Two EC schools face closure over Dept of Education bungle

Two Catholic schools, including a decades-old school for deaf and hearing impaired children, are set to close because the Department of Education has not paid the church for the rent of the buildings.

According to a statement  by the Democratic Alliance, the Eastern Cape Department of Education’s on-going financial mismanagement and lack of accountability was impacting on learners’ continued ability to access education as the St. Thomas School for the Deaf outside Stutterheim and the  Smiling Valley Intermediate School at Cobongo face closure.

“The Catholic Church is threatening to close [these] schools in the province due to long standing non-payment of rentals by the department. The funds are needed to maintain the schools, which are falling into disrepair,” said DA Eastern Cape Provincial Legislature Leader Bobby Stevenson.

Despite a parliamentary question by Stevenson to the department and numerous attempts by the church to resolve this matter, the non-payments continue.

Stevenson said the Catholic Church leases 21 school buildings to the province of which 18 are in arrears.

Stevenson said altogether the church is owed R926,663, with R146,549 owed for rental for St. Thomas, going back 11 months, and R79 960 owed for the Smiling Valley, going back 15 months.

“The department must contact the church and pay what they owe in order to resolve this matter,” he said.

According to a response to a question submitted by Stevenson to the MEC of Education, Mandla Makupula, the arrear rentals were paid, but the church disputes this.

“The church has tried on three occasions to meet with the department. Mr. Mike De Vos, the church’s representative, travelled three times from Port Elizabeth to the department’s head office in Zwelitsha to meet with officials after a fixed appointment. Each time the officials were nowhere to be found,” said Stevenson.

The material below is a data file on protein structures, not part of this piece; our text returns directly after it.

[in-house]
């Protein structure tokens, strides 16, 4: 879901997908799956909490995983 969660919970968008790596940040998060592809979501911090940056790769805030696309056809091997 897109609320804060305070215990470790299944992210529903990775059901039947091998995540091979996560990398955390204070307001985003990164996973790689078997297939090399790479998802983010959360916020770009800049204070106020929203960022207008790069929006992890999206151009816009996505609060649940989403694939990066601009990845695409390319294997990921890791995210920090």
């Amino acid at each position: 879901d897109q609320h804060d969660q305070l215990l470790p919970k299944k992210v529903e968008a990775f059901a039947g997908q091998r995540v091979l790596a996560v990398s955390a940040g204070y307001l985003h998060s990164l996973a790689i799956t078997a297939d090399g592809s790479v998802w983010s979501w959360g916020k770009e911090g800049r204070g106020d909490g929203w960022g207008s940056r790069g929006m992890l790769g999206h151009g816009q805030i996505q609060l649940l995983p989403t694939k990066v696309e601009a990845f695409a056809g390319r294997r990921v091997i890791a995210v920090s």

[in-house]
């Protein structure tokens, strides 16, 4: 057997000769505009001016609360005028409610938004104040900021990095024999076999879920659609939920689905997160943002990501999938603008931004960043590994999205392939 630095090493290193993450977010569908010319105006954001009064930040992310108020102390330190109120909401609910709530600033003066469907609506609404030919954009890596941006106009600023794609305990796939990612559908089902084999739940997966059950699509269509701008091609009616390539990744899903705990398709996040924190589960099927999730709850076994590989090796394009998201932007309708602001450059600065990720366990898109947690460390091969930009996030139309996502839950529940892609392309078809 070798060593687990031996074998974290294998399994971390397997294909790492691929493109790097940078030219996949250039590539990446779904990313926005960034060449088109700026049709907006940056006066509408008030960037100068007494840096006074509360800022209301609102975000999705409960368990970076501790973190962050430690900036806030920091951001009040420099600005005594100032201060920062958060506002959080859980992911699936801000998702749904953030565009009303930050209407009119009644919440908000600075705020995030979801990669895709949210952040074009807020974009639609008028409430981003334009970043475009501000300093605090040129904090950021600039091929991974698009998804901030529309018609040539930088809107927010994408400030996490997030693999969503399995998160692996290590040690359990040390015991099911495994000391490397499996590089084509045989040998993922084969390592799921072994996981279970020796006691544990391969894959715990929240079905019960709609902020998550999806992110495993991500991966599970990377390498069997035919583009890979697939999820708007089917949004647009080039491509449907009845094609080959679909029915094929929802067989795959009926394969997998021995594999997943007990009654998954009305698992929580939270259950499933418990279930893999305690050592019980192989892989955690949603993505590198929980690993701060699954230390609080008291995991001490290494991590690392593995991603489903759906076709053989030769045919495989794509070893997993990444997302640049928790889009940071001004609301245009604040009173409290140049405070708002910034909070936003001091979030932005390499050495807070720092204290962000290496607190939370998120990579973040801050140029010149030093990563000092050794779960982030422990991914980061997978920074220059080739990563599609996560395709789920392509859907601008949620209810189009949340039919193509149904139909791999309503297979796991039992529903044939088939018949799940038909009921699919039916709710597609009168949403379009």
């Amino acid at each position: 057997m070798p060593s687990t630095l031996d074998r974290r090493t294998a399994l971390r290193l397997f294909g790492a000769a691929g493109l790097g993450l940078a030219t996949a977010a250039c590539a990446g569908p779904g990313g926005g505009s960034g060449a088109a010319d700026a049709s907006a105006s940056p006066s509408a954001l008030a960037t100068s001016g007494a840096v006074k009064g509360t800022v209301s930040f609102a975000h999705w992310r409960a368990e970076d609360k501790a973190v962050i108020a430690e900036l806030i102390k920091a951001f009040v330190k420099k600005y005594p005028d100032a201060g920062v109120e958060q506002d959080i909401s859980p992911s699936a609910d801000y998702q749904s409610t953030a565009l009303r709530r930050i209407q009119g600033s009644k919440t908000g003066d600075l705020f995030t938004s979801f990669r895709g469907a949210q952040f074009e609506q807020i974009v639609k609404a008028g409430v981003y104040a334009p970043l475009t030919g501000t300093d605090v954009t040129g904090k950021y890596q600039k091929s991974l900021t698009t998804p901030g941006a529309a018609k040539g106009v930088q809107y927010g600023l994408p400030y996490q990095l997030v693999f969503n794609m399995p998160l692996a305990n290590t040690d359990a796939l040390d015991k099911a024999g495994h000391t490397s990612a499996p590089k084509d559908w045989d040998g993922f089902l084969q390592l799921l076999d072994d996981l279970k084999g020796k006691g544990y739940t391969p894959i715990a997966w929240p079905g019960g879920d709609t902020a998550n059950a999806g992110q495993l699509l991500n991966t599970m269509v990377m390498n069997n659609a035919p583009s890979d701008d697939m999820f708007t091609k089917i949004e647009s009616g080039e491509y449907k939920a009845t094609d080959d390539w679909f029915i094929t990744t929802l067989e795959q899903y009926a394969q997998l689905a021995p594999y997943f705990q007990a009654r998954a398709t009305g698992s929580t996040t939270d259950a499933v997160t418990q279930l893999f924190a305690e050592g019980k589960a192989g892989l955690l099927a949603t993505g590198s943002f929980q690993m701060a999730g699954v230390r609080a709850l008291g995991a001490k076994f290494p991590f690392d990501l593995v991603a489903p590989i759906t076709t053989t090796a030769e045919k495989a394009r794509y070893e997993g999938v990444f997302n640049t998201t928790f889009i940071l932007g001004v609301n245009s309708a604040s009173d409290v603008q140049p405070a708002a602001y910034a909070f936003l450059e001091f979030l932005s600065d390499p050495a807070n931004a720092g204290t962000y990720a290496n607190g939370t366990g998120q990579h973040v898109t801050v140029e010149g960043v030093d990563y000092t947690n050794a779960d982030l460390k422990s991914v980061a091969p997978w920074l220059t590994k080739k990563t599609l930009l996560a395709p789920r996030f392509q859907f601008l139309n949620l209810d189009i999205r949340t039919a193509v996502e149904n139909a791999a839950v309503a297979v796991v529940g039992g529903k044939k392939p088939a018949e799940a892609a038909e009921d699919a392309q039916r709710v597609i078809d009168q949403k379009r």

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Derrick Spies is the founder, editor and publisher of Metro247. Derrick started his career as a journalist in 2000, working at the then Port Elizabeth Chamber of Commerce and Industry (now Nelson Mandela Bay Business Chamber) after returning from the UK. He subsequently worked in various positions within the print media field, from business reporter to online news editor at The Herald and as senior business reporter at the Daily Dispatch in East London. Derrick returned to Port Elizabeth in 2009 and decided to start his own business, focusing on marketing and communication, and Derrick Spies Consulting was born. Derrick Spies Consulting relaunched as DSC Media in 2010, with a stronger emphasis on media management practices, social media integration and utilization, website and electronic newsletter development as well as traditional media and PR services. In 2012 DSC Media entered the publication sphere, with the launch of Metro Newspaper (SA). Metro Newspaper was relaunched in 2016 as Metro247